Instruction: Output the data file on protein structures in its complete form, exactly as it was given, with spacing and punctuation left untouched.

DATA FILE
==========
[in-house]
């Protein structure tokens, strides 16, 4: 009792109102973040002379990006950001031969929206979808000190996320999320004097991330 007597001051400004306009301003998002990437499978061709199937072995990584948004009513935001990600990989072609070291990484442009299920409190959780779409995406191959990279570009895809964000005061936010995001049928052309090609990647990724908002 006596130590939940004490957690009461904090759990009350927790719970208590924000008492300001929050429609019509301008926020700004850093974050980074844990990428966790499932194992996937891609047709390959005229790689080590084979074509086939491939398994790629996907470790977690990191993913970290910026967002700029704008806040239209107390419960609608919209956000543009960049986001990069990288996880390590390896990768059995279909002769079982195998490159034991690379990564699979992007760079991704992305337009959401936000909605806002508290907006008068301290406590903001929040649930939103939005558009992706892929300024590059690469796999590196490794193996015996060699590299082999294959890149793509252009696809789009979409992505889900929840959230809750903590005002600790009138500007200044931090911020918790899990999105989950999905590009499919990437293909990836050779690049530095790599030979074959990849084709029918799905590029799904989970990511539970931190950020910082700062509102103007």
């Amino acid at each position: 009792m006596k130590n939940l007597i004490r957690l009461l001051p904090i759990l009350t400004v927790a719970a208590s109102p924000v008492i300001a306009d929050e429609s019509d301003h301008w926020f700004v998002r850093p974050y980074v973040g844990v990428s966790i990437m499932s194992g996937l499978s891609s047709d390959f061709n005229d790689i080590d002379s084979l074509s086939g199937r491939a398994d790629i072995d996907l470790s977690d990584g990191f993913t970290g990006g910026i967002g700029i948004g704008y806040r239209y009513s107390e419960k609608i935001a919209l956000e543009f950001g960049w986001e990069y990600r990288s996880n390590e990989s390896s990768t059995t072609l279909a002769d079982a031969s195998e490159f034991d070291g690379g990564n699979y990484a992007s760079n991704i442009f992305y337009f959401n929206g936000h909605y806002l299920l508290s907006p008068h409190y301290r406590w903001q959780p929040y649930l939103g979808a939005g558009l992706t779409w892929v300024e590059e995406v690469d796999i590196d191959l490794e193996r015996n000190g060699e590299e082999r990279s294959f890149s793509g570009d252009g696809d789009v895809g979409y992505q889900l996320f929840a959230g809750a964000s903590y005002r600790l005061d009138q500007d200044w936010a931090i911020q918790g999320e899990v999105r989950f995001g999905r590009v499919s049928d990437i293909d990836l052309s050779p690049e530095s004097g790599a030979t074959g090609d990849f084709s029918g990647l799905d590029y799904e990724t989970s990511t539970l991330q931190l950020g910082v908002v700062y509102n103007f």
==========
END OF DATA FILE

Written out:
[in-house]
């Protein structure tokens, strides 16, 4: 009792109102973040002379990006950001031969929206979808000190996320999320004097991330 007597001051400004306009301003998002990437499978061709199937072995990584948004009513935001990600990989072609070291990484442009299920409190959780779409995406191959990279570009895809964000005061936010995001049928052309090609990647990724908002 006596130590939940004490957690009461904090759990009350927790719970208590924000008492300001929050429609019509301008926020700004850093974050980074844990990428966790499932194992996937891609047709390959005229790689080590084979074509086939491939398994790629996907470790977690990191993913970290910026967002700029704008806040239209107390419960609608919209956000543009960049986001990069990288996880390590390896990768059995279909002769079982195998490159034991690379990564699979992007760079991704992305337009959401936000909605806002508290907006008068301290406590903001929040649930939103939005558009992706892929300024590059690469796999590196490794193996015996060699590299082999294959890149793509252009696809789009979409992505889900929840959230809750903590005002600790009138500007200044931090911020918790899990999105989950999905590009499919990437293909990836050779690049530095790599030979074959990849084709029918799905590029799904989970990511539970931190950020910082700062509102103007």
């Amino acid at each position: 009792m006596k130590n939940l007597i004490r957690l009461l001051p904090i759990l009350t400004v927790a719970a208590s109102p924000v008492i300001a306009d929050e429609s019509d301003h301008w926020f700004v998002r850093p974050y980074v973040g844990v990428s966790i990437m499932s194992g996937l499978s891609s047709d390959f061709n005229d790689i080590d002379s084979l074509s086939g199937r491939a398994d790629i072995d996907l470790s977690d990584g990191f993913t970290g990006g910026i967002g700029i948004g704008y806040r239209y009513s107390e419960k609608i935001a919209l956000e543009f950001g960049w986001e990069y990600r990288s996880n390590e990989s390896s990768t059995t072609l279909a002769d079982a031969s195998e490159f034991d070291g690379g990564n699979y990484a992007s760079n991704i442009f992305y337009f959401n929206g936000h909605y806002l299920l508290s907006p008068h409190y301290r406590w903001q959780p929040y649930l939103g979808a939005g558009l992706t779409w892929v300024e590059e995406v690469d796999i590196d191959l490794e193996r015996n000190g060699e590299e082999r990279s294959f890149s793509g570009d252009g696809d789009v895809g979409y992505q889900l996320f929840a959230g809750a964000s903590y005002r600790l005061d009138q500007d200044w936010a931090i911020q918790g999320e899990v999105r989950f995001g999905r590009v499919s049928d990437i293909d990836l052309s050779p690049e530095s004097g790599a030979t074959g090609d990849f084709s029918g990647l799905d590029y799904e990724t989970s990511t539970l991330q931190l950020g910082v908002v700062y509102n103007f």